It’s Time for Us to Take off the Rose Colored Glasses
I remember participating in my first Gay Pride celebration. It was June 1987, and I was fresh out of both college and the closet, and trying to find my way in Washington, DC. When I say participated, what I really mean is watching the parade and then going to JR’s to drink away the rest of the day with hundreds of other thirsty fellas. Yes, I had a good time and even got drunk that day, but it was just as much on life and a feeling that I’d found a safe space in that bar and with those men as it was on beer.
The cold reality, however, is that no gay space is a safe space. Not then, not now. And while the scale of the Pulse Nightclub massacre in Orlando is horrendous and unprecedented, it isn’t the first time some nut has lashed out like that. And it won’t be the last. In fact, until the Pulse massacre, the most infamous act of violence against a gay bar occurred in late June of 1973, when an unknown arsonist set fire to the Upstairs Lounge in New Orleans. Thirty-two people were killed.
Most gay folks, I’d wager, have never heard of this. I hadn’t until a few months ago while on a trip to New Orleans where I picked up the book Let the Faggots Burn: The Upstairs Lounge Fire. The incident was mostly ignored by the media. Some of those that did cover it mocked the victims by printing quotes from local citizens such as a cab driver who said he hoped the fire burned their dresses off. One radio host even recommended disposing of the bodies by burying them in fruit jars.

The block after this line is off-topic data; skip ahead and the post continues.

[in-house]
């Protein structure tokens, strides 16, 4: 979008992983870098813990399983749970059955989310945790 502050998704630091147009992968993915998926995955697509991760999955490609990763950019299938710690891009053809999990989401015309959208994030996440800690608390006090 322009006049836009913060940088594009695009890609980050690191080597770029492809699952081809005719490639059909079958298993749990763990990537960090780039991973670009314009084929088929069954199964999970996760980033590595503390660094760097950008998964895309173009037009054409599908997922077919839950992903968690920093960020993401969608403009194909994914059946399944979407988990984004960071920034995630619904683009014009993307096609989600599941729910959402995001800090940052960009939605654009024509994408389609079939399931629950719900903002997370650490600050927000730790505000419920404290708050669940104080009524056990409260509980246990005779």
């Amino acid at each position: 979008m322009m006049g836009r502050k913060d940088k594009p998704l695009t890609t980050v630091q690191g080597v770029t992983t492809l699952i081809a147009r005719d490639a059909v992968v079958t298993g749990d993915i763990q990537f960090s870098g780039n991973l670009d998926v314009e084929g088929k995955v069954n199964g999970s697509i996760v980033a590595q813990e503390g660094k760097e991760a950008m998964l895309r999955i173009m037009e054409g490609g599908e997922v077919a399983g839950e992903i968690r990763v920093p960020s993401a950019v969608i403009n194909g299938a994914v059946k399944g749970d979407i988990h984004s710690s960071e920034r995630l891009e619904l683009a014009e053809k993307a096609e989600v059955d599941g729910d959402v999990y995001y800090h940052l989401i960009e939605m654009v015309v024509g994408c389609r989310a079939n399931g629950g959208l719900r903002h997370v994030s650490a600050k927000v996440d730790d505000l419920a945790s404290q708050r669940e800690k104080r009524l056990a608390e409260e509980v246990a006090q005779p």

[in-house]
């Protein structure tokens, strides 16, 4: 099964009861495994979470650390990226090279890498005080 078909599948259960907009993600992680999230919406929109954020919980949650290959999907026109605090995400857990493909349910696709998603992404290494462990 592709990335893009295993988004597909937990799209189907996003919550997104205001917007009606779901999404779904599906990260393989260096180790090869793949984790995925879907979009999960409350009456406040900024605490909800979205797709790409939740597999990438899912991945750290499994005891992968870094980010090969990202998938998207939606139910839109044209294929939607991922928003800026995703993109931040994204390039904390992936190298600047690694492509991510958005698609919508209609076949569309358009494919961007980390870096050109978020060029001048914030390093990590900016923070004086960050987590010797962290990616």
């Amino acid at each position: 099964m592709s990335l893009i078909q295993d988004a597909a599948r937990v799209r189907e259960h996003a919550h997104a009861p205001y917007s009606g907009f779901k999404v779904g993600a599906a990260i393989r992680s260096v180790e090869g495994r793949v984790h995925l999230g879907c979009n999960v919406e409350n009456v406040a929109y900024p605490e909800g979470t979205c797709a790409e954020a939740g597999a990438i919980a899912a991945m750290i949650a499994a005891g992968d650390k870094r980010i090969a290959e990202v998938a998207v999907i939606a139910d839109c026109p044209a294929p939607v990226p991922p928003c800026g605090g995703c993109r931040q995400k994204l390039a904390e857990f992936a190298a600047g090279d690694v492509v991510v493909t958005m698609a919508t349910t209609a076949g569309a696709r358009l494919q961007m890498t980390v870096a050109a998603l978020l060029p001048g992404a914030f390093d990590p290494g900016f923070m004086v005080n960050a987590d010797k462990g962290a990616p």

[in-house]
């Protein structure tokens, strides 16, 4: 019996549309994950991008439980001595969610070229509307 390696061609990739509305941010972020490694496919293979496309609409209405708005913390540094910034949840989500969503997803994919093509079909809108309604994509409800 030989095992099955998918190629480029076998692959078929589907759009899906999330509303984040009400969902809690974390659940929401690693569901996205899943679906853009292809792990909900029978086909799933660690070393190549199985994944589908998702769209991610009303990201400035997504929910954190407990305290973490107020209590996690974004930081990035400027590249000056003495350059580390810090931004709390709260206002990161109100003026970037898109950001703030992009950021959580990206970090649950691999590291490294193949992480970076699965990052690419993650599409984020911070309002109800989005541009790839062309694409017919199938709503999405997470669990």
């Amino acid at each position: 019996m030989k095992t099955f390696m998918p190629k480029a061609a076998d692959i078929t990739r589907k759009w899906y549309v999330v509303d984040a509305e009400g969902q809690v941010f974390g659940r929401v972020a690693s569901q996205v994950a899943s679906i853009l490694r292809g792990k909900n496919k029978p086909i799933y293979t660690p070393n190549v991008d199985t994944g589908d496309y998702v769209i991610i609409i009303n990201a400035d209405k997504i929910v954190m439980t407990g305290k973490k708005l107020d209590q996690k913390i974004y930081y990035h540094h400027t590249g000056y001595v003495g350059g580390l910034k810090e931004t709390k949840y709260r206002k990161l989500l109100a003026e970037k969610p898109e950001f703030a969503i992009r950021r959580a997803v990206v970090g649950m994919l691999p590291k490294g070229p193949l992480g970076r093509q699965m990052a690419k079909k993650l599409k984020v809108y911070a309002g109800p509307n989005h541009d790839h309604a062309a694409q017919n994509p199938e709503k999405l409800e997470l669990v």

I write this not to be sensational, but to remind myself during this month of Pride that the purpose of Pride—commemorating the 1969 Stonewall bar raid and subsequent riots—is built upon overcoming such prejudice and violence and upon affirming equal rights. It’s all too easy to forget this amidst all the Pride brunches, dances, concerts, and parades. And when the President made history mentioning the gay rights struggle in his inauguration speech, and the Supreme Court affirmed gay marriage, and more than 100 companies called for a repeal of a twisted discriminatory law in North Carolina, why, I’m almost ready to believe we’re in a new era. It’s easy to think that way when you live in progressive places like Washington and Rehoboth.
Then Orlando happens, and a possible tragedy in Los Angeles is narrowly averted, and the hatemongers like Pat Robertson and Donald Trump take to the air to twist the tragedy to fit their personal and political aims. Republicans can’t even bring themselves to utter the word “gay” when expressing their condolences for the victims.
Are things better now than in 1969 or in 1973? Of course they are. Do I believe things will get better? Yes. Do I know what my personal response to this tragedy is going to be? Not yet. But one thing is for certain; I’m taking off my rose colored glasses. The path forward is still dangerous and full of sinkholes and snakes. It will require clear vision to navigate.